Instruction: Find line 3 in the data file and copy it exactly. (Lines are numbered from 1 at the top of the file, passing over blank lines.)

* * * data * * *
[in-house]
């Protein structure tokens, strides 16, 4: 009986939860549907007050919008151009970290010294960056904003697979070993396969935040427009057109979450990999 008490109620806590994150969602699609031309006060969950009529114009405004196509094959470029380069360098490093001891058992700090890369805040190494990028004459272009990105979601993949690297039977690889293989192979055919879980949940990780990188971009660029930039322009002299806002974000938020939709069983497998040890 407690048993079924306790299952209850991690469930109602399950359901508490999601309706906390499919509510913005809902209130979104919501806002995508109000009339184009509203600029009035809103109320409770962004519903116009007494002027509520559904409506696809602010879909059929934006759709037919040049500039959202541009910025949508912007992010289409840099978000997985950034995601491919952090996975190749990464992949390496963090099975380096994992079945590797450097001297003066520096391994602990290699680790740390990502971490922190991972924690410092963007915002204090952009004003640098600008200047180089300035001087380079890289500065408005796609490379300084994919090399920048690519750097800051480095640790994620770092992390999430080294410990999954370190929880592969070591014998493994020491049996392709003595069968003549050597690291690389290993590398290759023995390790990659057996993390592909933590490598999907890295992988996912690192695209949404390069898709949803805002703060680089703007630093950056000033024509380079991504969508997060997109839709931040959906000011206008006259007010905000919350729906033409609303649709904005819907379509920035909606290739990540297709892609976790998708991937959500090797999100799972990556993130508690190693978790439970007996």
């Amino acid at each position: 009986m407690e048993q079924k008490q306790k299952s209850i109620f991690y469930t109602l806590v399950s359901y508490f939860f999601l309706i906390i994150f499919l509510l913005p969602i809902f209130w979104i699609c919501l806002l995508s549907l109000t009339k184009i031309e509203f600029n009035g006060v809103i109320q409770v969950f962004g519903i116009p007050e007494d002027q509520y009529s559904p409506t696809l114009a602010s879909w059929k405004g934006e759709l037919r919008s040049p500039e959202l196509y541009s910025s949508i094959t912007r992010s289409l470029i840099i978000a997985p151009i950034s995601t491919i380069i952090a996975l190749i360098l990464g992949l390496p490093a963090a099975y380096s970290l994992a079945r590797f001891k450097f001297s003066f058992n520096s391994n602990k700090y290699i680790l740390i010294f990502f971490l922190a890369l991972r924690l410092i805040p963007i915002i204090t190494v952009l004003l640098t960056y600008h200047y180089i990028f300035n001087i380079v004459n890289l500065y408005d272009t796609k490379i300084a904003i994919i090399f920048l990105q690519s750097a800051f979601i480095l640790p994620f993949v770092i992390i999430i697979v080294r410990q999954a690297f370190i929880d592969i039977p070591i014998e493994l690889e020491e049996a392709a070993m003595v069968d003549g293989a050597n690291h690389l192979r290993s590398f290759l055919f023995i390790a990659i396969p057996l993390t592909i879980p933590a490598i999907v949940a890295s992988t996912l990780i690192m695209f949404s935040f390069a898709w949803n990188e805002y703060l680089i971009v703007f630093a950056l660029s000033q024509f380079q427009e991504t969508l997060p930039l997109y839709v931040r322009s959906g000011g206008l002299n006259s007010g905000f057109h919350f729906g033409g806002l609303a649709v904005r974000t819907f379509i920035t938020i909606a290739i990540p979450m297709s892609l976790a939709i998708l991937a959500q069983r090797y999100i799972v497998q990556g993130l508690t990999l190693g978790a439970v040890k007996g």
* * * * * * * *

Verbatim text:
């Amino acid at each position: 009986m407690e048993q079924k008490q306790k299952s209850i109620f991690y469930t109602l806590v399950s359901y508490f939860f999601l309706i906390i994150f499919l509510l913005p969602i809902f209130w979104i699609c919501l806002l995508s549907l109000t009339k184009i031309e509203f600029n009035g006060v809103i109320q409770v969950f962004g519903i116009p007050e007494d002027q509520y009529s559904p409506t696809l114009a602010s879909w059929k405004g934006e759709l037919r919008s040049p500039e959202l196509y541009s910025s949508i094959t912007r992010s289409l470029i840099i978000a997985p151009i950034s995601t491919i380069i952090a996975l190749i360098l990464g992949l390496p490093a963090a099975y380096s970290l994992a079945r590797f001891k450097f001297s003066f058992n520096s391994n602990k700090y290699i680790l740390i010294f990502f971490l922190a890369l991972r924690l410092i805040p963007i915002i204090t190494v952009l004003l640098t960056y600008h200047y180089i990028f300035n001087i380079v004459n890289l500065y408005d272009t796609k490379i300084a904003i994919i090399f920048l990105q690519s750097a800051f979601i480095l640790p994620f993949v770092i992390i999430i697979v080294r410990q999954a690297f370190i929880d592969i039977p070591i014998e493994l690889e020491e049996a392709a070993m003595v069968d003549g293989a050597n690291h690389l192979r290993s590398f290759l055919f023995i390790a990659i396969p057996l993390t592909i879980p933590a490598i999907v949940a890295s992988t996912l990780i690192m695209f949404s935040f390069a898709w949803n990188e805002y703060l680089i971009v703007f630093a950056l660029s000033q024509f380079q427009e991504t969508l997060p930039l997109y839709v931040r322009s959906g000011g206008l002299n006259s007010g905000f057109h919350f729906g033409g806002l609303a649709v904005r974000t819907f379509i920035t938020i909606a290739i990540p979450m297709s892609l976790a939709i998708l991937a959500q069983r090797y999100i799972v497998q990556g993130l508690t990999l190693g978790a439970v040890k007996g």